“Then the kingdom of heaven will be like ten virgins who took their lamps and went to meet the bridegroom. 2 Five of them were foolish, and five were wise. 3 For when the foolish took their lamps, they took no oil with them, 4 but the wise took flasks of oil with their lamps. 5 As the bridegroom was delayed, they all became drowsy and slept. 6 But at midnight there was a cry, ‘Here is the bridegroom! Come out to meet him.’ 7 Then all those virgins rose and trimmed their lamps. 8 And the foolish said to the wise, ‘Give us some of your oil, for our lamps are going out.’ 9 But the wise answered, saying, ‘Since there will not be enough for us and for you, go rather to the dealers and buy for yourselves.’ 10 And while they were going to buy, the bridegroom came, and those who were ready went in with him to the marriage feast, and the door was shut. 11 Afterward the other virgins came also, saying, ‘Lord, lord, open to us.’12 But he answered, ‘Truly, I say to you, I do not know you.’ 13 Watch therefore, for you know neither the day nor the hour. (Matthew 25:1-13)

Now, there are a number of ways to interpret the parable.  First, Jesus could be suggesting that the foolish virgins represent those who reject God’s grace and lose their salvation.  But nothing in the parable indicates that the flame has to mean salvation.  So—secondly—Jesus could be saying that the foolish virgins represent those who started out with enthusiasm toward God’s kingdom, but their emotion could not sustain them throughout their life.  Or, finally, the “then” of verse one could refer to the period known as the tribulation: the Church is “raptured” into heaven, and during the seven years that follow ethnic Jews would be given the chance to turn to Christ, and through them redeem a great multitude.  The foolish virgins, therefore, could refer to those who—during this seven-year period—refuse to turn.

Regardless of the exact nuance, Jesus’ message is clear: preparedness begets joy, a preparedness for which there can be no substitute.  In his book God in the Wasteland, David Wells highlights a disturbing fact about contemporary Christians.  Many of us might assume that Christianity’s problems stem-at least partially—from an overabundance of religious “fundamentalists.”  But no, says Wells; the problem isn’t that we have too many fundamentalists, but too few.  In the last several decades, American churches have become preoccupied with personal satisfaction and self-improvement.  Christian books on dieting (yes, dieting) became bestsellers in local Christian bookstores.

The tragic result of this culture of “therapy” is that Christianity becomes indistinguishable from any of the other voices out there in culture today.  If my goal is happiness, then why choose Christianity over any of the simpler options at my disposal?  But now that Christianity has chosen to market itself based on felt needs and personal satisfaction, the light of the gospel has been extinguished, and our hopes dashed.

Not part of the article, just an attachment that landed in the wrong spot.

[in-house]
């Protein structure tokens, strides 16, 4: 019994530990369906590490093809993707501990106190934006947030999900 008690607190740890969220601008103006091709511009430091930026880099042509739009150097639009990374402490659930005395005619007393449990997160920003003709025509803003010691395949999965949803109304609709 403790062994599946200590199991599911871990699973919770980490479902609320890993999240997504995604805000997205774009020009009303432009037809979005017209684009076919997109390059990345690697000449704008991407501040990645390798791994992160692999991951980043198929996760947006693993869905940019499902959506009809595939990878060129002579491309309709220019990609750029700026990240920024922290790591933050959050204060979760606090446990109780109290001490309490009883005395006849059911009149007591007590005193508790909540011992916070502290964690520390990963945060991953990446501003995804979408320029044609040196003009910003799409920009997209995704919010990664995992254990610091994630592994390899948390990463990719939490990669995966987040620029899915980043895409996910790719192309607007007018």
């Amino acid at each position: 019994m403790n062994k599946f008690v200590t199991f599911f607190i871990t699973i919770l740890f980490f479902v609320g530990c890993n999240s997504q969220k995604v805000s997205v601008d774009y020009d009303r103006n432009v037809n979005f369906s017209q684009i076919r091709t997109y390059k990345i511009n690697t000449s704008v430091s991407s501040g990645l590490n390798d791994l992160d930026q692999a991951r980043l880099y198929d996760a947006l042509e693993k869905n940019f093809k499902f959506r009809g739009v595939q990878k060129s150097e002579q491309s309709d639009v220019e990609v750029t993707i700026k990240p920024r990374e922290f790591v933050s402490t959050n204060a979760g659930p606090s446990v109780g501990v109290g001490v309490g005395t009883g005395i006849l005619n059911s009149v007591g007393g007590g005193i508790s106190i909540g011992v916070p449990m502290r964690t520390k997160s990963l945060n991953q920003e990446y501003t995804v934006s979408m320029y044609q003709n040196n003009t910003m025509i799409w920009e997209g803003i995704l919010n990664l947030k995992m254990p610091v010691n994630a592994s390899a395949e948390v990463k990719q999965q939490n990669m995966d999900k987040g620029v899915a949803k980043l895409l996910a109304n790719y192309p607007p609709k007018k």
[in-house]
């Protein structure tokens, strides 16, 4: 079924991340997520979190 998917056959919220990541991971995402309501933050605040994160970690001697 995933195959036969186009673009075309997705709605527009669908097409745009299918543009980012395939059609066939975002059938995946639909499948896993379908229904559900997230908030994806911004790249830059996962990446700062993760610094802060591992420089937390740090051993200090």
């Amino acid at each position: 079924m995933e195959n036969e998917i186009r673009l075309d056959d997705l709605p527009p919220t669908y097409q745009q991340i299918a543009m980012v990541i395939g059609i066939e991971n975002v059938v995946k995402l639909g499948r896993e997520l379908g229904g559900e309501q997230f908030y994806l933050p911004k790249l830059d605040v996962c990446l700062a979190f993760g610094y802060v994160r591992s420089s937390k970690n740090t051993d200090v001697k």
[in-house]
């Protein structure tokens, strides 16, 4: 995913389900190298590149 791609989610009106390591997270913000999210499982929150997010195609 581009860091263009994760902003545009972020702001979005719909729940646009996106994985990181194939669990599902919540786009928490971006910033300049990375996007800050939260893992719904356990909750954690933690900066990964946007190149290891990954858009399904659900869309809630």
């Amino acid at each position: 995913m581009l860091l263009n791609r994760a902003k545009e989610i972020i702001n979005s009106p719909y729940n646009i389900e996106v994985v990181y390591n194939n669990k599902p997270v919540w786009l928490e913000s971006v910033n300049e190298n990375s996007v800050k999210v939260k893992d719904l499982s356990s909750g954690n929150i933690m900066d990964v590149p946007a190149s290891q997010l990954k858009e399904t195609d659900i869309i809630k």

This, friends is a tragedy.  But while we may analyze and pick apart the trends of our broader culture, we must also turn our gaze in on ourselves—or, better—to allow God’s Spirt to expose our backward motives.  If I look to Jesus to satisfy my immediate needs, then I have treated him as a means to an end.  And when his blessings dry up, or they no longer satisfy, the fire of my faith flickers dim and expires.  But if I look to Jesus as my ultimate source of my satisfaction and joy, then the fire of my faith burns brighter still.

 

How to Leave a Legacy (Matthew 25:14-30)

There is nothing new about the desire of people to leave a legacy. For many, it is primarily about how they will be remembered by others.

Consider so many of the archeological and historical structures of antiquity. From the tombs of the Pharaohs to the ruins of Rome such as the Arch of Titus – remembering his military exploits – these are all efforts to enshrine a legacy of greatness and accomplishment. And a few of them remain, though surely the majority of such efforts over the years are lost to ravages of time.

A better encouragement about what defines “legacy” comes from the venerable mind of Billy Graham, who said, “The greatest legacy one can pass on to one’s children and grandchildren is not money or other material things accumulated in one’s life, but rather a legacy of character and faith.

There is great truth to that, as you can indeed impact three, four, or perhaps five generations after you by your faith, evidenced by a life of trust and commitment to God.

But today, let’s take apart the parable of the talents for some help in defining how we can be a people of legacy leaving.

Matthew 25:14-30…

14 “Again, it will be like a man going on a journey, who called his servants and entrusted his wealth to them. 15 To one he gave five bags of gold, to another two bags, and to another one bag, each according to his ability. Then he went on his journey.

I am reading from the NIV – which I typically use, though Chris often uses a different version – the ESV. It would be better for the NIV translators to have remained with the word “talents.”  Probably they were trying to get away from the confusion of “talent” as an ability or skill that one possesses, when actually the term in the text speaks of a measurement of money – a LARGE measurement. It could be gold, or more often actually silver – ranging from about 40-60 pounds. A talent was thought to perhaps represent the equivalent of 15-20 years of wages for a working man. In any event, it was a lot of money.

In the ancient world, slaves (who served as a sort of indentured servants) were often entrusted with great responsibility of stewardship in a household.